By Kay Braddock
Small town life in Eastern Montana is a unique existence. It’s a style of life that not everyone can appreciate.
It most definitely has its disadvantages. Shopping is limited. Isolation is a mainstay. And change is anything but well received.
But there’s more. Cliques are prevalent. Outsiders will most likely always sense an outcast sentiment. And word gets around fast – generally increasing with each account shared. Variety is practically non-existent and even the contemplation of being a nameless face in the crowd is a preposterous impossibility. Workloads are increased. Whether it’s volunteer or paid labor, fewer resources require more tasks handled by less people. And bumping into foes is a predictable dilemma. Accidently waving at them is even more commonplace.
All that being said, the charm that dwells within these tight quarters is renewed during just as many peculiar and special moments.
That specialness was described to me shortly after moving back to Terry 11 years ago.
“Terry is like a small family,” she told me as we stood in her backyard. As I listened Ann Wolff went on to explain. “You have those relatives you really like and others you don’t, but you care about all of them.”
Her words stuck with me and the message behind them rings true.
That sentiment reverberates each time Terry loses one of its own.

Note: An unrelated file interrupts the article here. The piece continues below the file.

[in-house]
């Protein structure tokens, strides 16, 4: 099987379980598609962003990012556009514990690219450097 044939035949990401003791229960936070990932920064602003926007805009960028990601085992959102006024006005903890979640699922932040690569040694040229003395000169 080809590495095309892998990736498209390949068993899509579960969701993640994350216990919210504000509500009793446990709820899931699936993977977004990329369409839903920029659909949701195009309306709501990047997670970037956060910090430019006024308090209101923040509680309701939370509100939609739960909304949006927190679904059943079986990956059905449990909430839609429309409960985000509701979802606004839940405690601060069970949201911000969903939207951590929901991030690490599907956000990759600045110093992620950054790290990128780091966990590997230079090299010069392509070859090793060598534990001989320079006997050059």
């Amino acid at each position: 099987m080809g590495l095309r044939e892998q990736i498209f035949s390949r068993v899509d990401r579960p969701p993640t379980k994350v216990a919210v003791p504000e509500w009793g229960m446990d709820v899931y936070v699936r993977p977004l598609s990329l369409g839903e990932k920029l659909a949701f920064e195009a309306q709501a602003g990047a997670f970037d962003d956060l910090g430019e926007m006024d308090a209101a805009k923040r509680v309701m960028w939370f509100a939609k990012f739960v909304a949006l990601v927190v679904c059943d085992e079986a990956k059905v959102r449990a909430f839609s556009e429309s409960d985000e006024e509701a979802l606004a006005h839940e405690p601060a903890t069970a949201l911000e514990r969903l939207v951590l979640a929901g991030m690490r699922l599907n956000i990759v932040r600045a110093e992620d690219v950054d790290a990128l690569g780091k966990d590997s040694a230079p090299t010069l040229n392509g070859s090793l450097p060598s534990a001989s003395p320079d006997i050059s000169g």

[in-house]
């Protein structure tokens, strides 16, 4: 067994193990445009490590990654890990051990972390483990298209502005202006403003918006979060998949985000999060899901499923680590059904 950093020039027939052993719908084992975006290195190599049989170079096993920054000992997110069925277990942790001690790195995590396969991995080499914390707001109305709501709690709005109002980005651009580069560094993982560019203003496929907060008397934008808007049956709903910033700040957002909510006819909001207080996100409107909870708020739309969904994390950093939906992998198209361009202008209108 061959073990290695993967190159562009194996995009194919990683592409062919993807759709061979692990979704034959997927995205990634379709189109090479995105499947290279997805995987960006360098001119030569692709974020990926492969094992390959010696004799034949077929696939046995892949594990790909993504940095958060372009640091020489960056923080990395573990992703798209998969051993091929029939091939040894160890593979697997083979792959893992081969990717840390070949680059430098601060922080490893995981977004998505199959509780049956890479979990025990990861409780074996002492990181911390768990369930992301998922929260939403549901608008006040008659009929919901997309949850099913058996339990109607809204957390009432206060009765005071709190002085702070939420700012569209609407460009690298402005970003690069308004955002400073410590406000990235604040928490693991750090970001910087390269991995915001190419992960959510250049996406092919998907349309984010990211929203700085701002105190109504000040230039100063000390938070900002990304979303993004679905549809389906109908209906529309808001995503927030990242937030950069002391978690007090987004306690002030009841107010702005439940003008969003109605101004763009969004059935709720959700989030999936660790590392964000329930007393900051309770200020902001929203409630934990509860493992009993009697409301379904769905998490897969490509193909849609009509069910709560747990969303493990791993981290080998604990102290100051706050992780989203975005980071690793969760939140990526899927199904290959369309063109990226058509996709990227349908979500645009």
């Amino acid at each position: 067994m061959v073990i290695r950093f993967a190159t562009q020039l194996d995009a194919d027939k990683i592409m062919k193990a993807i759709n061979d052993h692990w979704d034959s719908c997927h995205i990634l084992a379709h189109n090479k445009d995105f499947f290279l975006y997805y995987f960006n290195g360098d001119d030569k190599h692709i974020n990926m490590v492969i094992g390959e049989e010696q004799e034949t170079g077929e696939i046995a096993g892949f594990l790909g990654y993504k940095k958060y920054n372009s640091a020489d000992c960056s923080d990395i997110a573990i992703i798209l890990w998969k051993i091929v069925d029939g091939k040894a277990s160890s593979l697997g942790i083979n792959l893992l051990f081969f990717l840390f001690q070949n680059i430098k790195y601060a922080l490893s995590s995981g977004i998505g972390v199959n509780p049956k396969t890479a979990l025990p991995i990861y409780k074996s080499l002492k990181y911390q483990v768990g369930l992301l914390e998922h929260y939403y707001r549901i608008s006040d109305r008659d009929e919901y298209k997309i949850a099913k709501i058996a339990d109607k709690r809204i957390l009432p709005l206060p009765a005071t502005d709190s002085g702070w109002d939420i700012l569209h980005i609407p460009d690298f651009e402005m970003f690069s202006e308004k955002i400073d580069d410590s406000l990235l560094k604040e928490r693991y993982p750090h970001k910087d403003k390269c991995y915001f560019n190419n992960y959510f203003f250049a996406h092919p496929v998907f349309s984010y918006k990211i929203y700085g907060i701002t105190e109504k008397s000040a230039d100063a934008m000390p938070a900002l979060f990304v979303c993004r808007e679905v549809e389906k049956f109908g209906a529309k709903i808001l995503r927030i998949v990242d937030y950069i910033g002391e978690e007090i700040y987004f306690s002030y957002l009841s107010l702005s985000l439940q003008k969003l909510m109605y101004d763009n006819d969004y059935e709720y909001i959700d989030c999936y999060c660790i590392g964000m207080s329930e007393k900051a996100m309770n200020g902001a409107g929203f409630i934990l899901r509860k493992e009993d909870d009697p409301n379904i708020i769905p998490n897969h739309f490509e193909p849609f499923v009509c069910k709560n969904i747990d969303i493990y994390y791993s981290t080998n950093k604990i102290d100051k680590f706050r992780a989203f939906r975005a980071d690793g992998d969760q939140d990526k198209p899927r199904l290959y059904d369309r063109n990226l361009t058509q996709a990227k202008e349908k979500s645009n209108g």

Although he may not have been a native of Prairie County, Keith Gumm’s contributions to the community he came to call home are truly countless. With unflinching clarity, he made his opinions and loyalties known. He valued the relationships he established, demonstrating that by offering continual behind-the-scenes support.
As polarizing as some of the chemistry elements he taught, Mr. Gumm may not be a favored family member among some. But he’s unquestionably family.
Life in Terry has offered more blessings than curses and more riches than can be monetarily gained. Chief among those riches has been establishing mature relationships with those who attempted to guide me through youthful indiscretions.
And isn’t that what life is really all about? Establishing relationships. Maybe those of us living in small town America have the highest treasure of all - the leisure to offer support to those around us.
April 28, 2010